1. (1)

    Safety in crossing roads and passing over other obstacles in pedestrian traffic (NuktaRamadani et al. 2017; Demiroz et al. 2015; Jamroz et al. 2014);

  2. (2)

    Technology, building materials, and durability of the constructed pedestrian overpass (Gimsing 1997; Chen and Duan 2014);

  3. (3)

    The comfort of users (vibration frequency) (Banaś 2020; Cross et al. 2013; Lievens et al. 2016);

  4. (4)

    Adapting architectural form and structure to the surrounding space (Biliszczuk et al. 2001; Eyre 2002; Aksu 2014; Salamak and Fross 2016).

There is a research lacuna in assessing the opinions of users as regarding the functionality of pedestrian overpass in cities with respect to functionality, aesthetic, and components in Nigeria, especially in Akure. Also, there is a research lacuna on the performance analysis of pedestrian overpass with respect to the utilization capacity of pedestrian overpass. All these are the basis for this study as safety of pedestrians cannot be ignored in transportation planning and policy, and the design for transport infrastructures. On this note, this study is aimed at assessing the usage of pedestrian overpass in Akure, Nigeria.

The objectives of the study are to determine the value placed by pedestrians on the overpass as it is used by people of different ages in Akure; to examine the reasons for using pedestrian overpass in Akure; and examine the performance level of pedestrian overpass in Akure. The purpose of this study is to reveal the preferences of Akure residents and visitors in terms of the usage of pedestrian overpass. Another importance is to reveal the design, safety, comfort, aesthetics, symbolic element and importance for transportation of a pedestrian overpass and its capacity utilization. This study is essential because the assessment of pedestrian overpass will enhance policy recommendations regarding infrastructural development and maintenance plan.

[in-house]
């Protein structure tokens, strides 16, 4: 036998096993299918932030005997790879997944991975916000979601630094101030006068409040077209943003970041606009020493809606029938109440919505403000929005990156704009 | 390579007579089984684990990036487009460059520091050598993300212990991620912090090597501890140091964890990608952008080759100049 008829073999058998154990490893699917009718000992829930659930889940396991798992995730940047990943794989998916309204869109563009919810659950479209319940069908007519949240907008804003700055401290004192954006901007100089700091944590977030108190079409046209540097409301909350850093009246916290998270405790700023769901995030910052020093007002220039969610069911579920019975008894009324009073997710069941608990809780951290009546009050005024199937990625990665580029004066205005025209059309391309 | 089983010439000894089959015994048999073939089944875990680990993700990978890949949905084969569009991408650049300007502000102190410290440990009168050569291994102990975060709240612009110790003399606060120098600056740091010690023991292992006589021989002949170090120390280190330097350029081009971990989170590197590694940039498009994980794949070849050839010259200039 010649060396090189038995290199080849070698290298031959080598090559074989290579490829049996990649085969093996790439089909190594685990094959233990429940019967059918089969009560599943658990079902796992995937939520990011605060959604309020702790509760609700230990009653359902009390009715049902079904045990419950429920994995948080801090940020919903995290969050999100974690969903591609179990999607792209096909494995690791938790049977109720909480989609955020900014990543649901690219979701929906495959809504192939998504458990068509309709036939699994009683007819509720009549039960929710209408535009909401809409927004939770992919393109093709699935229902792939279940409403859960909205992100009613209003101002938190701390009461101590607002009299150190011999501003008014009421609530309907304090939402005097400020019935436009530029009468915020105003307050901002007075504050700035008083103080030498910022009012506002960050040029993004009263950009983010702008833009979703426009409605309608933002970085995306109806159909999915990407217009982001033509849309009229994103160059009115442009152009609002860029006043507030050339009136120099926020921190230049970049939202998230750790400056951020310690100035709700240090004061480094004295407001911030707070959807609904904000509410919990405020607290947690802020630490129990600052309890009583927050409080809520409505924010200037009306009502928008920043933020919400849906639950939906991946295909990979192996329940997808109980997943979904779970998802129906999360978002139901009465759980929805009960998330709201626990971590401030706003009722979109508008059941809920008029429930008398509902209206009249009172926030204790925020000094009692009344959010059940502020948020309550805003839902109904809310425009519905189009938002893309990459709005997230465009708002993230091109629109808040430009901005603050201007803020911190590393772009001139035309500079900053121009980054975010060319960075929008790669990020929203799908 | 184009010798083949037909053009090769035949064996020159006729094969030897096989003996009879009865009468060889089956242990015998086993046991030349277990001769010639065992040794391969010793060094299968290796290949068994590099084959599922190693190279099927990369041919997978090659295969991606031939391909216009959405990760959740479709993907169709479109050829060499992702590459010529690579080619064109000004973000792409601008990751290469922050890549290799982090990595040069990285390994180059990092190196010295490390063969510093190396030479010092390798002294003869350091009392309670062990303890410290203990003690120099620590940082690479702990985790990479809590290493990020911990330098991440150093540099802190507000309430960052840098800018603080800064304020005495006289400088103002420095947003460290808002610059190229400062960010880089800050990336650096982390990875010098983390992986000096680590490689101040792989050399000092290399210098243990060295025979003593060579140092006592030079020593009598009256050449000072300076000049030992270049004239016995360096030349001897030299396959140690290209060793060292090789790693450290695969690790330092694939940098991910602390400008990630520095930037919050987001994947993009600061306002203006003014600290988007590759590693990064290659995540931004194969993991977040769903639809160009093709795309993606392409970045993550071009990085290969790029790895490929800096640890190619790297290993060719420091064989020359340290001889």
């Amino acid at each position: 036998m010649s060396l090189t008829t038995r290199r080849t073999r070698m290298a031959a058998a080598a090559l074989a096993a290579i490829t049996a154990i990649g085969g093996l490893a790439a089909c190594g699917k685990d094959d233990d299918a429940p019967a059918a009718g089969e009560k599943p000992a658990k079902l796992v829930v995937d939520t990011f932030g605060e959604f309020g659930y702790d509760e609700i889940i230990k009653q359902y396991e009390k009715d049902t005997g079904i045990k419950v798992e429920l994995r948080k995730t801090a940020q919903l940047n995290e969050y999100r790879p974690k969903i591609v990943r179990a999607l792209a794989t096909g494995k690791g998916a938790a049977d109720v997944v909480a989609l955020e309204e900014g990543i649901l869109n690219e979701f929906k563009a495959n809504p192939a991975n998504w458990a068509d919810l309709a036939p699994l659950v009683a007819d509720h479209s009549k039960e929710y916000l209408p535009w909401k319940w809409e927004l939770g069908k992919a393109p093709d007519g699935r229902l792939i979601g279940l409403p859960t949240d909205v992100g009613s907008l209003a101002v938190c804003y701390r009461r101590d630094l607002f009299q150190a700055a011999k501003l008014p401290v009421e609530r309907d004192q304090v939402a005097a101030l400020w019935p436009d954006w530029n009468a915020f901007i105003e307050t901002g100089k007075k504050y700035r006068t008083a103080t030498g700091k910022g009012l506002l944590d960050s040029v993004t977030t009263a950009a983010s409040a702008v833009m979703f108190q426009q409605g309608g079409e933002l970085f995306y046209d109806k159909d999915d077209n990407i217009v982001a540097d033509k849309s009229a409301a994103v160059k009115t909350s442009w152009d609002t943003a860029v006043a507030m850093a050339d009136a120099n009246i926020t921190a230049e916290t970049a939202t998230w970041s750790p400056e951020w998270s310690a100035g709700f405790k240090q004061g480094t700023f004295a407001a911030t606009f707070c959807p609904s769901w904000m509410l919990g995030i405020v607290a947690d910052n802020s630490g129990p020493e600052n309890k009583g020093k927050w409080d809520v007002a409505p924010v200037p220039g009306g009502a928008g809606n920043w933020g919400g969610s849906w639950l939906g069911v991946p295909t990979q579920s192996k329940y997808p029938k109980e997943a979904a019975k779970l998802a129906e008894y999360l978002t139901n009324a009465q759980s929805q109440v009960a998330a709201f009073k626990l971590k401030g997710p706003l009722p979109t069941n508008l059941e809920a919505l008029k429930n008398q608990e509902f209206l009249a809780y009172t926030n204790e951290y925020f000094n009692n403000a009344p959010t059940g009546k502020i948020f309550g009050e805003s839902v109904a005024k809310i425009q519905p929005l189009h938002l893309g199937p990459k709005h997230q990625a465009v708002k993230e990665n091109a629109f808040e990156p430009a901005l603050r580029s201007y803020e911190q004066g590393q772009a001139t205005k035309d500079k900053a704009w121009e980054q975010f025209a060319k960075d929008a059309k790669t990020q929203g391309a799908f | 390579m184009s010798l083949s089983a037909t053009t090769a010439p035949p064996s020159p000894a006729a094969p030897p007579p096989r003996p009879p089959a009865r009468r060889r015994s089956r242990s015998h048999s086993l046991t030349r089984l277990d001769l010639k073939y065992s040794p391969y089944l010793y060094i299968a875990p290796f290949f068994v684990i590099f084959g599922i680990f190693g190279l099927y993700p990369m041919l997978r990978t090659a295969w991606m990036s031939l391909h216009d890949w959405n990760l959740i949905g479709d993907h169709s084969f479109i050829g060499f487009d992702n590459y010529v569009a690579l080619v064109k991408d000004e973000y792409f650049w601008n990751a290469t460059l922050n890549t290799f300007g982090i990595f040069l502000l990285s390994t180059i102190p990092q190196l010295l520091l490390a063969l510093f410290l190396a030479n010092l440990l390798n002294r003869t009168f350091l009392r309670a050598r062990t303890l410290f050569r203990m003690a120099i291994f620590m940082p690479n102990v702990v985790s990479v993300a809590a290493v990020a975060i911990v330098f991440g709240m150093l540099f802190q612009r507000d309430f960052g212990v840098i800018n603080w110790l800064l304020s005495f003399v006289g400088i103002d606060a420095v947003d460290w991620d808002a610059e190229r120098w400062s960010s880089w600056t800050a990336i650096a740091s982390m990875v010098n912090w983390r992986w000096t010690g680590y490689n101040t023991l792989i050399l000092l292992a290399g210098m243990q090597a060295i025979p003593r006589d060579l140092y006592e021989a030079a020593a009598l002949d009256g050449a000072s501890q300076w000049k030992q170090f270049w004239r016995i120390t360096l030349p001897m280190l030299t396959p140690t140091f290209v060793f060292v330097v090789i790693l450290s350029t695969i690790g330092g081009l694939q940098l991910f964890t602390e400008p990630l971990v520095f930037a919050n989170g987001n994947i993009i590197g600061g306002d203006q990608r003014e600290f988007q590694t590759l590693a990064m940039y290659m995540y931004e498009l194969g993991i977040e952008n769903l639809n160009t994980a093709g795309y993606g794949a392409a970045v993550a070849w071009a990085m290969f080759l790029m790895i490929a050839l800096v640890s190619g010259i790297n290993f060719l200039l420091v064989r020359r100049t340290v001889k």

Methods

This study employed hypotheses testing, which is entailed in quantitative research method or quantitative part of mixed research methods; hence, mixed research method was adopted to address the problems of this study (Yin 2018; Frels and Onwuegbuzie 2013; Creswell 2012). Furthermore, a mixed research method was selected for this study because the study employed both interviews and questionnaires to elicit primary data from respondents (Jasti and Kodali 2014; Verdinelli and Scagnoli 2013). Also, personal observation was employed for primary data collection.

This study adopted the case study research design because it focused on the lived experiences and perceptions of the respondents (Shona 2020; Yin 2018; Yazan 2015; Vohra 2014; Tsang 2013). In this study, the perception of pedestrians in Akure was explored on the users' opinion on the role and importance of pedestrian overpass in Akure, Nigeria. This study targeted pedestrians in Akure, Nigeria, because they are suitable in examining the role and importance of pedestrian overpass in Akure.

To determine the appropriate sample size for a large (infinite) population and an uncertain number population, judgment was made about the confidence level and the maximum error allowance (Zikmund 2003). Because of the constraints of resources, the budget for large samples might be difficult; hence, the researcher adopts the error term of 0.05. This method of sample size determination is appropriate for non-probabilistic convenience sampling. Hence, the estimation of the population by the sample size may not be necessary. Therefore, the use of a nonparametric test is suitable. The equation applied for sample size is shown below.

$$n = \frac{{Z^{2} }}{{4E^{2} }}$$

where, n = Sample size for pedestrian, Z = Z score for the 95% level of confidence is 1.96, E = Maximum acceptable error = 0.05.